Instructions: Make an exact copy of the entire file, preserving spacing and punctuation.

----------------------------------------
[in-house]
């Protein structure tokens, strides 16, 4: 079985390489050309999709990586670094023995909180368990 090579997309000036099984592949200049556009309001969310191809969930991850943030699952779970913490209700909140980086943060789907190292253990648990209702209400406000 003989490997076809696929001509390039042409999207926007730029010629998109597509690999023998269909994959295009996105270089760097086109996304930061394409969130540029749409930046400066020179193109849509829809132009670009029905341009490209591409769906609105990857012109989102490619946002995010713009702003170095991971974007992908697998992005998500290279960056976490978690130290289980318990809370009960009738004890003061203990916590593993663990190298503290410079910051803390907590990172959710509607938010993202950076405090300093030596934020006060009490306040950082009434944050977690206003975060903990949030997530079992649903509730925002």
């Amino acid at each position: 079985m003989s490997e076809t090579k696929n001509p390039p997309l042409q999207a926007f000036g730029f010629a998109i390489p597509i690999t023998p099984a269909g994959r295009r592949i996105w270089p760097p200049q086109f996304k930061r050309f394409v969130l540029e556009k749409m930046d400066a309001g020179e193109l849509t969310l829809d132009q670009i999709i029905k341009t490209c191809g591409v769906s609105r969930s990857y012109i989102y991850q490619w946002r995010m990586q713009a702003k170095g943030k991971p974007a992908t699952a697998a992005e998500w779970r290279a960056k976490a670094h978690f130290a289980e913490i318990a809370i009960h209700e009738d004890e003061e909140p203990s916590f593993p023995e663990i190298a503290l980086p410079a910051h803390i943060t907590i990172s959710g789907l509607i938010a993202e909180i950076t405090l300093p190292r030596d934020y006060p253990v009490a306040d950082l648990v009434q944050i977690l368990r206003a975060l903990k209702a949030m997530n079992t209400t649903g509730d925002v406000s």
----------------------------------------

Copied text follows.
[in-house]
């Protein structure tokens, strides 16, 4: 079985390489050309999709990586670094023995909180368990 090579997309000036099984592949200049556009309001969310191809969930991850943030699952779970913490209700909140980086943060789907190292253990648990209702209400406000 003989490997076809696929001509390039042409999207926007730029010629998109597509690999023998269909994959295009996105270089760097086109996304930061394409969130540029749409930046400066020179193109849509829809132009670009029905341009490209591409769906609105990857012109989102490619946002995010713009702003170095991971974007992908697998992005998500290279960056976490978690130290289980318990809370009960009738004890003061203990916590593993663990190298503290410079910051803390907590990172959710509607938010993202950076405090300093030596934020006060009490306040950082009434944050977690206003975060903990949030997530079992649903509730925002």
């Amino acid at each position: 079985m003989s490997e076809t090579k696929n001509p390039p997309l042409q999207a926007f000036g730029f010629a998109i390489p597509i690999t023998p099984a269909g994959r295009r592949i996105w270089p760097p200049q086109f996304k930061r050309f394409v969130l540029e556009k749409m930046d400066a309001g020179e193109l849509t969310l829809d132009q670009i999709i029905k341009t490209c191809g591409v769906s609105r969930s990857y012109i989102y991850q490619w946002r995010m990586q713009a702003k170095g943030k991971p974007a992908t699952a697998a992005e998500w779970r290279a960056k976490a670094h978690f130290a289980e913490i318990a809370i009960h209700e009738d004890e003061e909140p203990s916590f593993p023995e663990i190298a503290l980086p410079a910051h803390i943060t907590i990172s959710g789907l509607i938010a993202e909180i950076t405090l300093p190292r030596d934020y006060p253990v009490a306040d950082l648990v009434q944050i977690l368990r206003a975060l903990k209702a949030m997530n079992t209400t649903g509730d925002v406000s």